Angels at Altamont

By: sonofabeach96

Dec 06 2015

Category: Uncategorized


On this date, in 1969, the “hippie era” came to abrupt end, according to many historians and writers, at a Northern California racetrack.  The Altamont SpeedwayFree Festival was marketed as the “Woodstock of the West”, yet ended in tragedy and violence.

The concert featured Jefferson Airplane, Santana, The Flying Burrito Brothers, Crosby, Stills, Nash & Young, The Grateful Dead (who would back out before they were set to go on stage), and was headlined by The Rolling Stones.  Santana took the stage first, without incident.  However, the crowd grew increasingly restless and agitated as the concert unfolded.  Fights began to break out amongst the crowd and between the crowd and security, many due to people trying to climb onto the stage.  And the security I mentioned?  Just happened to be provided by the Hells Angels.  I mean, really, what could go wrong? :/

The biker’s were hired at the recommendation of the Grateful Dead’s manager, who’d utilized the Angels for security in the past, and without any trouble.  They were there to guard the equipment or the stage itself, with versions of the story varying depending on who you ask.  The Angels provided their services for $500 worth of beer, which they proceeded to drink throughout the day.  As the show progressed, the crowd grew more aggressive and the Angels grew more inebriated, and it soon became a very volatile situation.  At some point during Jefferson Airplanes’ set, one of the Angels’ bikes got knocked over and the Angels went off.  No longer weaponless, they began brandishing sawed-off pool cues and motorcycle chains to help fend off the encroaching crowd, and the scene just got more and more tense.  Unbelievably, During that set by Jefferson Airplane, Marty Balin of the band was knocked unconscious by a punch to the head.  This incident caused the Dead to back out of their scheduled set,  which was to be between C,S,N, & Y and the days final act, the Rolling Stones.

Th show continued, with the exception of the Dead, and during the Stones’ set, Mick Jagger had to plead with the crowd to, “Just be cool down in the front there, don’t push around.”  During their third song, “Sympathy for the Devil”, a fight broke out, and the song was even paused while order was restored.  A few songs later, during “Under My Thumb”, a concert goer named Meredith Hunter and some Angels scuffled.  The 18 year-old was trying to get onto the stage but an Angel grabbed him by the head, punched him, then tossed him back towards the crowd.  According to Grateful Dead manager Rock Scully, who had a birds-eye view from atop the truck he was standing on, Hunter returned within a minute.  Scully said, “I saw what he was looking at, that he was crazy, he was on drugs, and that he had murderous intent.  There was no doubt in my mind that he intended to do terrible harm to Mick or somebody in the Rolling Stones, or somebody on that stage.”

As Hunter returned towards the stage for the second time, he drew a long-barreled revolver from under his jacket.  Hells Angel Alan Passaro saw Hunter and lunged at him from the left while drawing a knife from his belt.  He disabled Hunter’s shooting arm with his left hand and stabbed him twice with his right, killing Hunter.  There was so much commotion around the stage throughout the day that it looked like just another scuffle.  The whole incident was captured on film as the documentary Gimme Shelter was bind shot.  In fact, Passaro was tried for murder bur acquired in 1971 in part due to the footage in the film that showed this was a clear case of self-defense.  Hunter’s autopsy did indeed confirm he had high levels of methamphetamine in his system at the time of death.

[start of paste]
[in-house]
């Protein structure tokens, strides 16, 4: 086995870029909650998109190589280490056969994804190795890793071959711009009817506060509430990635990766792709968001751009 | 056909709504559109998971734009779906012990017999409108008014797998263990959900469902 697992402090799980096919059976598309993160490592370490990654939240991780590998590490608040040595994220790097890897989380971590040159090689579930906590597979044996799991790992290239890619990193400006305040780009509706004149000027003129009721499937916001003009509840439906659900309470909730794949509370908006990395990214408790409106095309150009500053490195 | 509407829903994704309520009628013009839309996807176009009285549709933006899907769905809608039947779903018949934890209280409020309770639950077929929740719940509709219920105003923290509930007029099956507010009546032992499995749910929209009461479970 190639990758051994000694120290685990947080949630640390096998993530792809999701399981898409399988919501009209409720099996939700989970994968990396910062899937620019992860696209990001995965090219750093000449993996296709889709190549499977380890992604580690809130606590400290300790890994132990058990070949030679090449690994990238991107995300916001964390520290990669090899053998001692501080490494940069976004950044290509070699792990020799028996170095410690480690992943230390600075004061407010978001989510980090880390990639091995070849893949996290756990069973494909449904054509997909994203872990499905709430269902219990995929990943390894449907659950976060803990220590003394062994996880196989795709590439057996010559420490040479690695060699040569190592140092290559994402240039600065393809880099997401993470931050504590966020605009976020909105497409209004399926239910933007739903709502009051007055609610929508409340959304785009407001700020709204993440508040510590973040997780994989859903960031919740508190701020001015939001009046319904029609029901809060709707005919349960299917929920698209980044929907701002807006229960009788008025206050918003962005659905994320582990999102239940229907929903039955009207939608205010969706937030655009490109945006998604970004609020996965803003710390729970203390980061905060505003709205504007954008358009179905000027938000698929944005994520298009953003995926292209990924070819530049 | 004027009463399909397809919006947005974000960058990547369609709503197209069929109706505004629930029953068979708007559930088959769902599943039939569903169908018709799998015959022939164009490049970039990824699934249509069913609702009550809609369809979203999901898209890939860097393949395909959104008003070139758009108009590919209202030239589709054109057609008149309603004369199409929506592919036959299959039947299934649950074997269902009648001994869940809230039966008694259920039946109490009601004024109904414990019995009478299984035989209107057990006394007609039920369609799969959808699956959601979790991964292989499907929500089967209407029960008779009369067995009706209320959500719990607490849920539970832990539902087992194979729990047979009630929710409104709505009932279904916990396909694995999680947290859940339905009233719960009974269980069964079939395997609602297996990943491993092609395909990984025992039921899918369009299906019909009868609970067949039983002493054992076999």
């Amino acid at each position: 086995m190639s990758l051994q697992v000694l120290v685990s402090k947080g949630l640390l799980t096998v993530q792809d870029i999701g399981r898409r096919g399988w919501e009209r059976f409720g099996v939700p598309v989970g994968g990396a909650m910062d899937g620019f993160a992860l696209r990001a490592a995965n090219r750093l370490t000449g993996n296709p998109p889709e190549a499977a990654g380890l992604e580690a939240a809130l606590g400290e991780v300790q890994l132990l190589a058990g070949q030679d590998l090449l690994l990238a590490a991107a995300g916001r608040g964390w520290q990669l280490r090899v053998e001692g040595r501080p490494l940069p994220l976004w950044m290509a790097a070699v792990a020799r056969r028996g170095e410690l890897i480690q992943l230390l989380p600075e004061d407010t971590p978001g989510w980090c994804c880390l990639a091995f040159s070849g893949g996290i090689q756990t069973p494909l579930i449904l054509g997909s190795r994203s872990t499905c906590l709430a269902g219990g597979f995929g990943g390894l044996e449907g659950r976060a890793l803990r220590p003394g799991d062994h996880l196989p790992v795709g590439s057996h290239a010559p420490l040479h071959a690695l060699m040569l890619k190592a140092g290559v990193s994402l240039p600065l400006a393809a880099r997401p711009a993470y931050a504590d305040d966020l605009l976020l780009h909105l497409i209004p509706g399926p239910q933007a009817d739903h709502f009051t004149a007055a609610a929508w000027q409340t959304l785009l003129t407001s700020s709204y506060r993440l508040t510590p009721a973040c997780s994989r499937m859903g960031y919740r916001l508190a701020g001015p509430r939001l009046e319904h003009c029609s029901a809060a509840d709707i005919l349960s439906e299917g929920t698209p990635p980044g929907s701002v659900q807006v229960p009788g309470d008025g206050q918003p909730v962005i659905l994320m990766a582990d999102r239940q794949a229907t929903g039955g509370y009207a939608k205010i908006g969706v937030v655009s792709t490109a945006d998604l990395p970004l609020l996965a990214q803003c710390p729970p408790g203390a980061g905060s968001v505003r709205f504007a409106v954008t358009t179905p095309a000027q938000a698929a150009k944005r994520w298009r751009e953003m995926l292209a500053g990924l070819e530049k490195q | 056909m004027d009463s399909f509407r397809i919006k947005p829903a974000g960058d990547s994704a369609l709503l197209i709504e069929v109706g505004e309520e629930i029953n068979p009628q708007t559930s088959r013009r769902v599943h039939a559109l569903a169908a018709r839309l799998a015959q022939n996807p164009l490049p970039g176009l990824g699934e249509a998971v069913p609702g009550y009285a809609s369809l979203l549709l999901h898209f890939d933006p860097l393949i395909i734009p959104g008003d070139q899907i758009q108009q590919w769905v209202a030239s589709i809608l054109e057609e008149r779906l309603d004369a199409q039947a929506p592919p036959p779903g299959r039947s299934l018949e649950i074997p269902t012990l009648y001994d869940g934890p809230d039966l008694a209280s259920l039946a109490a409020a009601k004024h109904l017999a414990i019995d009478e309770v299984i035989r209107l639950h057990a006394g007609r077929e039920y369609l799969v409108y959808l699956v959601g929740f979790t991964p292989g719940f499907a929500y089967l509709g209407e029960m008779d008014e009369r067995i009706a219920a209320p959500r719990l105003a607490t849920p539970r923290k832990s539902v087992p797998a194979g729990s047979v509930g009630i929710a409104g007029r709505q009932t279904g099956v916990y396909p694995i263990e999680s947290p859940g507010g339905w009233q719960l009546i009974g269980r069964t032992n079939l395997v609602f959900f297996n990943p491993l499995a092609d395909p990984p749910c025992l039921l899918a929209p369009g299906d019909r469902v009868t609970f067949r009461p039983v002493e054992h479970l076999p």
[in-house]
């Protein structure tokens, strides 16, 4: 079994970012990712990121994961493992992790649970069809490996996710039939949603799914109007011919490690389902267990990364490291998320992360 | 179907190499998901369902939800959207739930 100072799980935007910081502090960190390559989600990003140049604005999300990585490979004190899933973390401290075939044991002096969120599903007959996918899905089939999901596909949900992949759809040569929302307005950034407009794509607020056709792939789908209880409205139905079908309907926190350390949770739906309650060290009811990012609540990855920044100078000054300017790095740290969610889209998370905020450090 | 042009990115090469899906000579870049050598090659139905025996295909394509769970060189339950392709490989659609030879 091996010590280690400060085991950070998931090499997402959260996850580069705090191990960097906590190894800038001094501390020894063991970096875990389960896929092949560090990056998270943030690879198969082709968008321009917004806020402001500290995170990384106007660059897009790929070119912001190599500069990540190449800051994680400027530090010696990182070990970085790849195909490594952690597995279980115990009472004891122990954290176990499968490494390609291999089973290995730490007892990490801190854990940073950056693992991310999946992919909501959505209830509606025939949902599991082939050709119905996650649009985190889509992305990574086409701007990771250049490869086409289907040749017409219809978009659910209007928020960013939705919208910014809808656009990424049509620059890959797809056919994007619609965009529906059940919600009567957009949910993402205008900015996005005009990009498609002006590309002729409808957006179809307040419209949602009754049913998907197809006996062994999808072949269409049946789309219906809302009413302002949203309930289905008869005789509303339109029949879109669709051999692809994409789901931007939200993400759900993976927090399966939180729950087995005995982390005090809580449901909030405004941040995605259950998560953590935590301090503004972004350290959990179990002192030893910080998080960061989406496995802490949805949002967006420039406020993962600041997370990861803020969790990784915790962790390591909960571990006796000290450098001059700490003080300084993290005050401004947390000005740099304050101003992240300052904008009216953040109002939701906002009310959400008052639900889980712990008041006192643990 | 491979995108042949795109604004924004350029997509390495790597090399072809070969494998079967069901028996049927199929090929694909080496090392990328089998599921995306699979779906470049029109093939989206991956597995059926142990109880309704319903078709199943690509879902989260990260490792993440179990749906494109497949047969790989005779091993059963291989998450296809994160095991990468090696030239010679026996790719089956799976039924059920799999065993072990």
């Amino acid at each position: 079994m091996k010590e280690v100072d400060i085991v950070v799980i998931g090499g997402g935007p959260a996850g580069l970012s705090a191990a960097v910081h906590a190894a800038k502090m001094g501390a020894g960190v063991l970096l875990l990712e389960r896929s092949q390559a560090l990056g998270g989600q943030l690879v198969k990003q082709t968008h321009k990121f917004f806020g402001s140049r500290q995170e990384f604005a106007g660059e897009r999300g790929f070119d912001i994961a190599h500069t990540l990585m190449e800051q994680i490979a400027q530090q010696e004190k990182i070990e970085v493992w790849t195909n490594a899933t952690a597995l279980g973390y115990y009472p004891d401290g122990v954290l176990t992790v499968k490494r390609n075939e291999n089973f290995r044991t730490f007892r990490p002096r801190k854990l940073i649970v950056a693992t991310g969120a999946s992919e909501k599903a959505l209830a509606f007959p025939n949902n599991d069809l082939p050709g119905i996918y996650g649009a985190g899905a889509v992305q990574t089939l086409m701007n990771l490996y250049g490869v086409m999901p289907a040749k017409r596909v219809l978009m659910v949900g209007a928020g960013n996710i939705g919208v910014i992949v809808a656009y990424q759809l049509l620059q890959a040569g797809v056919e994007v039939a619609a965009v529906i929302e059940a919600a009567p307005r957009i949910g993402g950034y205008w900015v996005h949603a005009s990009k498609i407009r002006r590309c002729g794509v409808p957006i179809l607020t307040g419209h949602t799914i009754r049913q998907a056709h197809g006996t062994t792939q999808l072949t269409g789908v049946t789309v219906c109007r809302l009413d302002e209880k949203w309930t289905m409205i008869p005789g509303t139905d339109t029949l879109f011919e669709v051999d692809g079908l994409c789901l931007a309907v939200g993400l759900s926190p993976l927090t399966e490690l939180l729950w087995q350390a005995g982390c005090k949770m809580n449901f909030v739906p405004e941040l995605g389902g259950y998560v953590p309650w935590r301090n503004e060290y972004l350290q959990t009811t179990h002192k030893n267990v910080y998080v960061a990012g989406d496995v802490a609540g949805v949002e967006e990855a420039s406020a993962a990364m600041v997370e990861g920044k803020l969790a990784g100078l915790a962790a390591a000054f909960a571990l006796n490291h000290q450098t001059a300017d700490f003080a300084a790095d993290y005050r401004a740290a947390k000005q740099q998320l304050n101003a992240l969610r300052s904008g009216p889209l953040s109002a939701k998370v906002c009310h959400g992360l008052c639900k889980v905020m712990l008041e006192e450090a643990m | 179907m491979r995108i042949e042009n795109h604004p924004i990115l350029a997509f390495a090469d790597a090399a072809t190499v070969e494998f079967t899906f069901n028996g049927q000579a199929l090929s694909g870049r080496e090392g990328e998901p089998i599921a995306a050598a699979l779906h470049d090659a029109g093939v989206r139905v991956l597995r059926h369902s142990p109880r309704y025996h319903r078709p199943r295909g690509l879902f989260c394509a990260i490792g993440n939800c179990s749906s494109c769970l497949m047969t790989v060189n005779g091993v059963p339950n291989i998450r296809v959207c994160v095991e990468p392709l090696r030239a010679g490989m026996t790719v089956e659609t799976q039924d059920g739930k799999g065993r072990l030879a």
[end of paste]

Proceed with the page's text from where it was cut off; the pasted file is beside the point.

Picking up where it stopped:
The historical legacy of Altamont is as the “anti-Woodstock”.  Woodstock had just occurred roughly four months earlier, and this scene was in stark contrast to that of peace and love.  According to many, it ushered in the end of the late 60’s, hippie, counter-culture era for good.

In a mid-’70’s article, rock critic Robert Christgaw said, “Writers focus on Altamont not because it brought on the end of an era but because it provided such a complex metaphor for the way an era ended.”

The Grateful Dead wrote about the experience in “New Speedway Boogie” and “Mason’s Children”.  Rolling Stone magazine even referred to Altamont as “rock and roll’s all-time worst day”.  The documentary about the festival, Gimme Shelter, played its part too, notably for being used as evidence in the trial of Alan Passaro, but for another reason as well.  The Hells Angels took issue with the manner in which they were portrayed in the events of that day, and in 2008, a former FBI agent claimed they’d been investigating a supposed plot to murder Jagger in revenge for kinda being thrown under the bus in the documentary.

In honor of this most dubious of rock events, my songs of the day are:

“Midnight Rambler” by The Rolling Stones

“Jin-go-la-ba” by Santana

“White Rabbit” by Jefferson Airplane

“Lazy Days” by The Flying Burrito Brothers

“Long Time Gone” by Crosby, Stills, Nash, & Young

“New Speedway Boogie” by The Grateful Dead

“Under My Thumb” by The Rolling Stones

Check out the full set lists by artist here:

Altamont Free Concert Setlists




13 comments on “Angels at Altamont”

  1. A great, informative read. I learned a lot. I was born in Jan 68… so I guess that makes me a baby boomer of the era, just! Jx

    Liked by 2 people

  2. Could you imagine if something like this happened today?

    Liked by 1 person

  3. I was twelve that year, very much into rock :). Thank you for this very informative post!

    Liked by 1 person

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